Couple part of largest human letter Q ever
Quartzsite has fewer than 4,000 residents during the summer months, when temperatures average 100 plus degrees, but thousands of snowbirds and rock hounds head there for the winter months to enjoy the area and its amenities. Why are so many attracted to Quartzsite? It has spectacular sunrises and sunsets, long winter days and perfect weather, according to some. January and February daytime temperatures average around 70 degrees. Another big draw? Quartzsite is known to be a rock hound’s paradise.
Orville and Delores Staffenhagen, of Rogers, have also spent winters in Quartzsite for the past 22 years. “We knew about Quartzsite because my husband’s brothers, sister and cousin went there,” Delores explained, “and they had gold mine claims. We would visit them, and we just loved it, so we bought a place down there.”
In March 2014, the community of Quartzsite hosted The GRAND Gathering for its residents and many visitors to promote the town and the region. The four-day event, billed to be the Largest Gathering of GRAND parents and Great GRAND Parents, was a joint venture of Quartzsite’s oldest and youngest non-profit organizations, the Quartzsite Improvement Association (QIA) and Proud Neighbors of Quartzsite (PNQ). There were pancake breakfasts, live music shows, yard sales, antique car shows, a ‘50s dance, bingo and craft fairs. The final event of the GRAND Gathering was the attempt to set a Guinness world’s record for the world’s largest human letter Q. Organizers had discovered that Q was the only letter that didn’t have a Guinness record.
The McMullens and the Staffenhagens were among the 631 Grands and Great Grands who eagerly gathered at the QIA office building Sunday morning, March 9, to register. Their official badges included their names and the number of grandchildren and great-grandchildren they have. Wearing their official sky blue GRAND Gathering T-shirts, the Grands were counted into groups of 50 and escorted into a gated area in the parking lot where they sat in their designated area. Both the McMullens and the Staffenhagens sat at the very top of the letter Q. After the event began, a helicopter did a flyover to take photos of the largest human letter Q.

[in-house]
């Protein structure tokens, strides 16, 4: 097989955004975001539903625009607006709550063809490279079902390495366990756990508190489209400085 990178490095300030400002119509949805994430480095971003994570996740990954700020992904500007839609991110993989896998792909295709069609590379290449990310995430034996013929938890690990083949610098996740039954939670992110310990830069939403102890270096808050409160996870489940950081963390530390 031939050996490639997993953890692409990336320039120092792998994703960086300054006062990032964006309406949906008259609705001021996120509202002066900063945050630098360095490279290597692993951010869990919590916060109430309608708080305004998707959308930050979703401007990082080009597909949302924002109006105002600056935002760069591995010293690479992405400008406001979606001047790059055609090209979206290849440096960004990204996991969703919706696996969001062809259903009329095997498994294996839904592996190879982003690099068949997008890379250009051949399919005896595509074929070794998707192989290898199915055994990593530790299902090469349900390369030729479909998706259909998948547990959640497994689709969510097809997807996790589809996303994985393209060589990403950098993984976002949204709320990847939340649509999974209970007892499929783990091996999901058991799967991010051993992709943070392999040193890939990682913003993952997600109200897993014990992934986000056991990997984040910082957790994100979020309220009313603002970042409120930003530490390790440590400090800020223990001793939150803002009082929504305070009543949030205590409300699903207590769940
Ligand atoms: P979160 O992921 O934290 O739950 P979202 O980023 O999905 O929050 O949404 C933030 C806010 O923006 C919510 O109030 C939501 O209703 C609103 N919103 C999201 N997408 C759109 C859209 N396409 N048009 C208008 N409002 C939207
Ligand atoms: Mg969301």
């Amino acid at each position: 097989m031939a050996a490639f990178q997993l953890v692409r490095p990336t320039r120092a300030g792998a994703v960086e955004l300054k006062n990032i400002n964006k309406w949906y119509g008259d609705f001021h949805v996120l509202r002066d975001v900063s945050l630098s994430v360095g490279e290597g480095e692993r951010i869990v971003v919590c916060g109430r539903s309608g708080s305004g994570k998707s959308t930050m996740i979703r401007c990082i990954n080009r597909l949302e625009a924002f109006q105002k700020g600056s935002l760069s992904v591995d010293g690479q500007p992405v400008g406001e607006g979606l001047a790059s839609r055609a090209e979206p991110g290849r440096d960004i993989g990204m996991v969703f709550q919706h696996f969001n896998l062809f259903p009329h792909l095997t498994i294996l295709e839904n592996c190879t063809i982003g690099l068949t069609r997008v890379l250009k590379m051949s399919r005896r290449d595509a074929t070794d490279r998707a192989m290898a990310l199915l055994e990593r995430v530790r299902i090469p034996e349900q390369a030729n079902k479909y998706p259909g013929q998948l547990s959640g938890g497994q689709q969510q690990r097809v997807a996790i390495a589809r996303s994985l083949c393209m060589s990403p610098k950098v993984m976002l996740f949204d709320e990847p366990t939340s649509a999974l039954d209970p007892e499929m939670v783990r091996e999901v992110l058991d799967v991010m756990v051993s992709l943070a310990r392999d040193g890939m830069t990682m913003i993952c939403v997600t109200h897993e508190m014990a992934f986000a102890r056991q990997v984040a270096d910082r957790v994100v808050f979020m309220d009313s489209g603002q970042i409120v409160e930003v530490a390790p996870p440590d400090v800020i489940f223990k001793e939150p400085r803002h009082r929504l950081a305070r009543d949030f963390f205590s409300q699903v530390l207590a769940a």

“Once we were seated, we couldn’t leave the area for 2 ½ hours,” Mary said. “We all wore hats because the sun was hot. The temperature was 82 degrees that day. When the helicopter was minutes away, we were told to stand up, take off our hats and wave to the photographers.”
Delores agreed that it was very exciting for them to be a part of the world record attempt.
Guinness had told the event planners that 501 people would be needed to even be considered for a new world’s record. They had also sent guidelines which included the need for extensive documentation and for independent eyewitnesses from the community to verify the number of participants. A council member and bank manager acted as official witnesses and 12 stewards observed the event. The community’s newspaper, The Desert Messenger, proclaimed the GRAND Gathering weekend a “huge success” and everyone was confident that they had succeeded in achieving a new world’s record.
It was a month later, April 7, that verification from Guinness arrived confirming that they had achieved a new Guinness World Record title for largest human letter Q. All the participants were eligible to get a certificate for being Officially Amazing. Their achievement, largest human letter Q, will be recorded along with other world records, like the oldest woman to climb Mount Everest and the world’s smallest dog.
The GRAND Gathering and becoming world record holders were winter highlights for both the McMullens and the Staffenhagens. But there are other things to do in Quartzsite– besides watching the Weather Channel to see how cold and snowy it is back home in Minnesota.
An inexpensive option to staying at an RV park is for visitors to camp in the open desert on the thousands of acres of Bureau of Land Management (BLM) land. Known as dispersed camping, it’s free for periods of no more than 14 days, which protects the public land and prevents damage to sensitive resources. For longer stays, campers are required to buy a permit, and they must stay in a long-term visitor area (LTVA). It’s quite a sight to see RVs by the thousands dot the flat desert landscape surrounding Quartzsite during the busy winter months.
There are hundreds of miles of scenic desert and mountain trails for ATV riders to explore. The McMullens enjoy ATV riding in the mountains. “We wear masks to keep the dust out of our noses and mouth,” Mary said. They also pan for gold and collect rocks and minerals.
When asked what he likes best about winters in Quartzsite, Jim McMullen easily responded, “The heat. There’s no rain and no clouds, just pure sun and warmth.” When there is rain, under 4 inches a year, it comes in a downpour, and it’s brief. Delores Staffenhagen agreed that the weather is a big plus. “We’ve seen a lot of changes in the 20 years we’ve spent winters there. We liked it best when it was smaller and quieter.”
It’s dry and dusty in the desert, especially with all the traffic on the road, but the McMullens and Staffenhagens have not experienced the huge dust storms that have rolled through Phoenix, reducing visibility, knocking out power and leaving a coating of dirt and grime behind.
Jim dismissed the whole idea that, as snowbirds, he and his wife may have missed Minnesota’s winter weather. “We didn’t leave for Arizona until after Christmas,” he said, “and we were home in early April, so we didn’t miss all the snow and cold.” And, if the Old Farmer’s Almanac predictions come true, the McMullens and Staffenhagens will, again, see a little winter before the New Year, and before heading south to sunshine and warmth.